They were often used once then thrown away, hurting animals who ate it or were trapped by it. Luckily, scientists found a way to decompose them into water, eliminating most of these old harmful plastics.
These were used for storing food and takeaways before the invention of cheaper thermal insulation materials, and the implementation of container reuse centres we have now.
Along with plastic containers came plastic cutlery; knives, forks, spoons, sporks, chopsticks… They polluted the environment and ocean and threatens animals for decades, before finally being replaced completely by other materials.
Plastic bottles were another big risk to the environment and ocean. Creative people found ways to reuse them, such as turning them into pots for planting. Scientists also found a way to turn plastic bottles into threads to produce clothes with, intelligently recycling plastic bottles.
Little plastic tubes that take 200 years to decompose, which were often consumed by marine animals, damaging their health. Luckily, they have been replaced with metal, rubber and other materials now.
A slightly sticky plastic film that was used to wrap food to keep them fresh. Useful invention at the time, but environmental concerns meant that reusable containers and beeswax wraps made it obsolete.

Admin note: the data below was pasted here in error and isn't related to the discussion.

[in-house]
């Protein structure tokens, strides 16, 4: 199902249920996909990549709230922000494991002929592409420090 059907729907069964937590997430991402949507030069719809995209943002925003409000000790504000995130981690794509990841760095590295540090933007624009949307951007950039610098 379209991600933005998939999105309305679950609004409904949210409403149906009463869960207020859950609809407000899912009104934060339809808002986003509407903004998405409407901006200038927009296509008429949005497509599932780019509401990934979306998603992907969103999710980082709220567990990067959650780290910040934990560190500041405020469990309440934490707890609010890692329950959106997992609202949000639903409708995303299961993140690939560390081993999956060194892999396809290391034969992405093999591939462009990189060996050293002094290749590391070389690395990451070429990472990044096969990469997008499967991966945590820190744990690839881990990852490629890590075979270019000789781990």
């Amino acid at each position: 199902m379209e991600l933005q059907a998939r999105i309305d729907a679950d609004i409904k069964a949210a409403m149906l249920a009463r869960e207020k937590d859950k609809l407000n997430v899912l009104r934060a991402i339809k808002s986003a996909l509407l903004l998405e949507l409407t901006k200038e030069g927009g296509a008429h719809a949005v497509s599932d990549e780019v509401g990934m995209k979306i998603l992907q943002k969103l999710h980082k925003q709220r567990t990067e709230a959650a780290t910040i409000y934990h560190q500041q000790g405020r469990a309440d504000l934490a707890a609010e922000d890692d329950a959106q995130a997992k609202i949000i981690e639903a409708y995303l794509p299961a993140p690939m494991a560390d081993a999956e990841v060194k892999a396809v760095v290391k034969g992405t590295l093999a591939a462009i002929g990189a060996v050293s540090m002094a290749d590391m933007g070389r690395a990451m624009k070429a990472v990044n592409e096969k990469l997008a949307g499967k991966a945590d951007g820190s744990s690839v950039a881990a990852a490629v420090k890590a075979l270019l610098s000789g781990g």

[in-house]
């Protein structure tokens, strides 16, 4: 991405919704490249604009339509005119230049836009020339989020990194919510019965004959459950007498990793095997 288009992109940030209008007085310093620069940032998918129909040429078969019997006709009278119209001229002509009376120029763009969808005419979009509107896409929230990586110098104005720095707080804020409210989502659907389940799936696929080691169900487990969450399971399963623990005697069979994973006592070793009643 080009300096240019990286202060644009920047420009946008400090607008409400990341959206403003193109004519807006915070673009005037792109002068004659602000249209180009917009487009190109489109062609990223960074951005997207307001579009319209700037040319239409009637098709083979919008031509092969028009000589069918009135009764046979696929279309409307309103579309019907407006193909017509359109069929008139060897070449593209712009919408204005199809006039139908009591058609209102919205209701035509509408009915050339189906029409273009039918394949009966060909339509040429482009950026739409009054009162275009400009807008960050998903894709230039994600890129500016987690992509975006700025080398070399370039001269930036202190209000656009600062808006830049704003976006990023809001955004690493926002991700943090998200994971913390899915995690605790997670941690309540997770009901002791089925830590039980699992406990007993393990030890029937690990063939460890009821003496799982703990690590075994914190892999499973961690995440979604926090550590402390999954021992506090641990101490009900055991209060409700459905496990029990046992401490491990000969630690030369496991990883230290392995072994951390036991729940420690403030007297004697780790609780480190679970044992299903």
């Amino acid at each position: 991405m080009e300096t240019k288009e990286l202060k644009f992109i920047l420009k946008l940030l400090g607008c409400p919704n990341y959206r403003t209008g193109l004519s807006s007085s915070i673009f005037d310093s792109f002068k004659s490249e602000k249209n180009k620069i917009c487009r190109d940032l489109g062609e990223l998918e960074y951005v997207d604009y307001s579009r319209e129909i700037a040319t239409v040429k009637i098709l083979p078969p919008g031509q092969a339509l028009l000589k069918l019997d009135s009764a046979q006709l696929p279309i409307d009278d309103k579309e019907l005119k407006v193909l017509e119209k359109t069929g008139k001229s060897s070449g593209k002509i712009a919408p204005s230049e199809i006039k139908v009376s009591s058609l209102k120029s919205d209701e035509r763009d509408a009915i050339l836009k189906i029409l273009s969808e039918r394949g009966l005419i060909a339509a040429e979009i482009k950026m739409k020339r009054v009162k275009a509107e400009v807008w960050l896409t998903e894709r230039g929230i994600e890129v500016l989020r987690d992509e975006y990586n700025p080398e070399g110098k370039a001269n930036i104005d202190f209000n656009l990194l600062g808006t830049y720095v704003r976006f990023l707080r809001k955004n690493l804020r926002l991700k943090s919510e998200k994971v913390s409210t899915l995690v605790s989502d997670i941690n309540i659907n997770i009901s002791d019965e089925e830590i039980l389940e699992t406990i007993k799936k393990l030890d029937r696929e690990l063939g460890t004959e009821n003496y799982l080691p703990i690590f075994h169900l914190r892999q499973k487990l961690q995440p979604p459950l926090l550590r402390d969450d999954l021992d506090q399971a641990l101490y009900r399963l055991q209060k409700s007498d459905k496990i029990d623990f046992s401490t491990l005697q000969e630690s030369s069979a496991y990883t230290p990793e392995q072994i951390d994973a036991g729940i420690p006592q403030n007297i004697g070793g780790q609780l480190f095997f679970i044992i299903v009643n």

This is one of the many biscuit wrappers used in the last century. As humans in the 21st century bought junk food like these, they not only put their health at risk but also their environment. Fortunately, scientists were also able to decompose them into water.
These were used back when humans had to manually brush their teeth. They take around 500 years to decompose, so there are still many of them left on this planet, but scientists are looking at new solutions to eliminate them.
To view the Plastic Waste collection in person, visit the 21st Century Museum.
This collection will be available from the 3rd of September - the 26th of November 2139.
For more information on visiting, go to our Visiting page.